“Jim Umbricht passed away on Wednesday, April 8, 1964.”
What?! Another player died in the same year? Is this some kind of epidemic?
Then came the questions that had no answers: why did he die? How did he die? The card didn’t say (Hubbs died 2/13/64, giving time to make the special card). That was more unsettling, not knowing what took the life of one of the NL’s top relievers. In adulthood, I would learn Umbricht was diagnosed with malignant melanoma in his right leg in March of 1963. His comeback from surgery made national headlines and he had arguably his best season pitching in agonizing pain. Dead at age 33, his ashes were spread over the construction site of the Astrodome.(1)
If my technicolor baseball gods were not impervious to the rigors of life on earth, what chance did the rest of us have? Some spend a lifetime looking for such answers.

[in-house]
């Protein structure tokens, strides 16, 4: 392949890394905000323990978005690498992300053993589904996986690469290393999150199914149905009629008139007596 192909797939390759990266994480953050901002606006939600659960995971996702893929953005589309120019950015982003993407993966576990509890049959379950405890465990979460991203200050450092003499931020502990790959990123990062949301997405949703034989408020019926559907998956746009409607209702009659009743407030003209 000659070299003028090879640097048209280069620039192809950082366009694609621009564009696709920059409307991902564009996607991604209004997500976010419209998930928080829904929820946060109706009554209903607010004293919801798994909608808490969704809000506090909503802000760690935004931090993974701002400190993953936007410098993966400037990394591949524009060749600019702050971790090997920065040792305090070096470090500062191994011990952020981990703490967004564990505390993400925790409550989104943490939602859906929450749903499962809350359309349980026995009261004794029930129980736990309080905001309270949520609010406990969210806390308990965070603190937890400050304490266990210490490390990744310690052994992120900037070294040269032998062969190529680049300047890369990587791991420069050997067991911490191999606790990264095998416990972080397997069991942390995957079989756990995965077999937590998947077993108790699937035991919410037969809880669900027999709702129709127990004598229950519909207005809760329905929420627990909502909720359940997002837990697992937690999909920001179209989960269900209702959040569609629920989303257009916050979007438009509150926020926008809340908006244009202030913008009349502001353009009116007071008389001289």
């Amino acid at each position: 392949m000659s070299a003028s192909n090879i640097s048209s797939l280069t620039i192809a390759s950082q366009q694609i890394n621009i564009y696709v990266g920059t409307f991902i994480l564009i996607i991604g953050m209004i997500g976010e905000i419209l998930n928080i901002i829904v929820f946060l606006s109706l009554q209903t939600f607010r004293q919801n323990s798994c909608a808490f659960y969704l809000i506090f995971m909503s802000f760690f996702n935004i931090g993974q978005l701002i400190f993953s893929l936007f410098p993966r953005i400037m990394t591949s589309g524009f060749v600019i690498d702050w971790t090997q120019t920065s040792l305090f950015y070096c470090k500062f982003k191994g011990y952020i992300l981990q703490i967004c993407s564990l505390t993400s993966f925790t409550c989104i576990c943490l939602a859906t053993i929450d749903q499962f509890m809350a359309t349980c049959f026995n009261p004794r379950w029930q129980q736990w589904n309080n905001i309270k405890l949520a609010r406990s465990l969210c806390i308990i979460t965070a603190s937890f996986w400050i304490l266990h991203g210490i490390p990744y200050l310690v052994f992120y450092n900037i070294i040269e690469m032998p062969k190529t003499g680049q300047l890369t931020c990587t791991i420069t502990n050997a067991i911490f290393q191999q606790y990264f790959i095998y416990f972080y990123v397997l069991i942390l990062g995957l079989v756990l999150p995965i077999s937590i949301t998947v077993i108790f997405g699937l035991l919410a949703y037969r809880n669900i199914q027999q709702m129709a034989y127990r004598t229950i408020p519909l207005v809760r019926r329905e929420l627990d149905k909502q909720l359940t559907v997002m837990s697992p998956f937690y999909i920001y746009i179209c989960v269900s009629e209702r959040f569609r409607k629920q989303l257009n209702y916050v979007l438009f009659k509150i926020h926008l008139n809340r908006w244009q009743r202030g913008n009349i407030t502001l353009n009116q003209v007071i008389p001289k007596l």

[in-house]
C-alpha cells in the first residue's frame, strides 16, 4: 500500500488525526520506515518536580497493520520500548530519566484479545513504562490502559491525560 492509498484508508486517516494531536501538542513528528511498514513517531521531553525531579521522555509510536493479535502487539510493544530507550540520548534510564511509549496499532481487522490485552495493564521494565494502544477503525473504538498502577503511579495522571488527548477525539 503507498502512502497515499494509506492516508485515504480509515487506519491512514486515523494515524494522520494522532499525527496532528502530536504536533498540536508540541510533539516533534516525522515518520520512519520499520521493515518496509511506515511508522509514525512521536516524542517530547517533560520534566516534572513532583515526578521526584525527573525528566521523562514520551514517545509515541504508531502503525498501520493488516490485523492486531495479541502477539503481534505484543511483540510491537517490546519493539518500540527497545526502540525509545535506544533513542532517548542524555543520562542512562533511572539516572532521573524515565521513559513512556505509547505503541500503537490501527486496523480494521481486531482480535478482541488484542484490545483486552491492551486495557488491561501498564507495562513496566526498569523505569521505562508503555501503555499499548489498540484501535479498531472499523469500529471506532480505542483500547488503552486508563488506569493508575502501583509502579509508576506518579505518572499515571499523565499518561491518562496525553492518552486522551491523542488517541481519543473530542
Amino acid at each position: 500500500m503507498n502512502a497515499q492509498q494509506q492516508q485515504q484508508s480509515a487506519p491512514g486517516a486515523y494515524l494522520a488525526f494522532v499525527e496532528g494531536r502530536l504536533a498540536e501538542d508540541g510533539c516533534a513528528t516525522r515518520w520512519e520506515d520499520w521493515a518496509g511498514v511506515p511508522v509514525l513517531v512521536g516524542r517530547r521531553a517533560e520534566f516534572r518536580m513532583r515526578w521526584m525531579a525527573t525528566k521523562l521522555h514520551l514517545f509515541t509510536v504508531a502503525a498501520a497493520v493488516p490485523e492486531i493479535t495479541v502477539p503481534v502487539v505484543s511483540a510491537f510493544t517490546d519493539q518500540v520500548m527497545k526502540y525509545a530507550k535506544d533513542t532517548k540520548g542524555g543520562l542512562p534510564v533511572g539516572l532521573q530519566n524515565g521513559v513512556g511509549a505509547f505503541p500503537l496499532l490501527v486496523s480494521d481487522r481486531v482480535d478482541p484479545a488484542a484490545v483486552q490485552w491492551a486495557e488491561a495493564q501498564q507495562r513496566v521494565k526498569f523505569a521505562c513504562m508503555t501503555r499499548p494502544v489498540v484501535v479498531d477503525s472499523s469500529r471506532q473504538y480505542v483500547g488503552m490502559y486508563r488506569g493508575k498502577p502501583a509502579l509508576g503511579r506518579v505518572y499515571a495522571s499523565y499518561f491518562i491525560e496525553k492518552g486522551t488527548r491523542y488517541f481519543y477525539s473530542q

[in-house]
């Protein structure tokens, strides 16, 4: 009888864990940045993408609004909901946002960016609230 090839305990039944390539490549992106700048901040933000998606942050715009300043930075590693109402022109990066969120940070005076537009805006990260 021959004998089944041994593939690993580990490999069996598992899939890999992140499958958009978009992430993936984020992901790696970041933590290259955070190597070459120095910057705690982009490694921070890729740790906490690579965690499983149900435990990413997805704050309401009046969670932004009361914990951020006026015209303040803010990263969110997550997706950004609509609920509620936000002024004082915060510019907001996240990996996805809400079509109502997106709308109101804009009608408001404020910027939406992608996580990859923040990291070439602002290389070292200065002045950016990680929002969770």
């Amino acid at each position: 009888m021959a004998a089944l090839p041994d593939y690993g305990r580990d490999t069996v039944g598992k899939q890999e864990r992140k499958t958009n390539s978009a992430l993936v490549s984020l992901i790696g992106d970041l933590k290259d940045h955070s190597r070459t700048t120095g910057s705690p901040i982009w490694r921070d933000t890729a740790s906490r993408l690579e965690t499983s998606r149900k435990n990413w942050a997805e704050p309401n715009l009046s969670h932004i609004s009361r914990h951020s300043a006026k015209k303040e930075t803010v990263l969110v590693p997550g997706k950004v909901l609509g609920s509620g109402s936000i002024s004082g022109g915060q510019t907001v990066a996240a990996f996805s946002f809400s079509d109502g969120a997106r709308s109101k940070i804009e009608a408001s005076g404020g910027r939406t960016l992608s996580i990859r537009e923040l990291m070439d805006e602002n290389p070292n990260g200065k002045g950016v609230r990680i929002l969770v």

One of the problems with mythologizing athletes who die young is getting at the truth about that person: who were they, what did they mean to their friends, family and community, and, most importantly to me, what kind of a person were they?
I decided to spend some time getting to know Ken Hubbs further. I contacted the Ken Hubbs Foundation in Hemet, CA, and spoke with it’s leader, Ron Doty. The Foundation’s mission is to honor athletes selected from high schools in the area, selecting boys and girls “who display not only outstanding athletic abilities on the field of plays, but also achievements in the classroom, community, in leadership and in community service.” I ordered a DVD of the mini-documentary made about Ken during his playing days, “A Glimpse of Greatness”. It lionized Hubbs further, but it shared perspectives of him growing up in the town of Colton as someone who was a leader and roundly admired. Ron told me of the annual ceremony and invited me to attend, which I plan to do as one of the stories for my new baseball documentary series.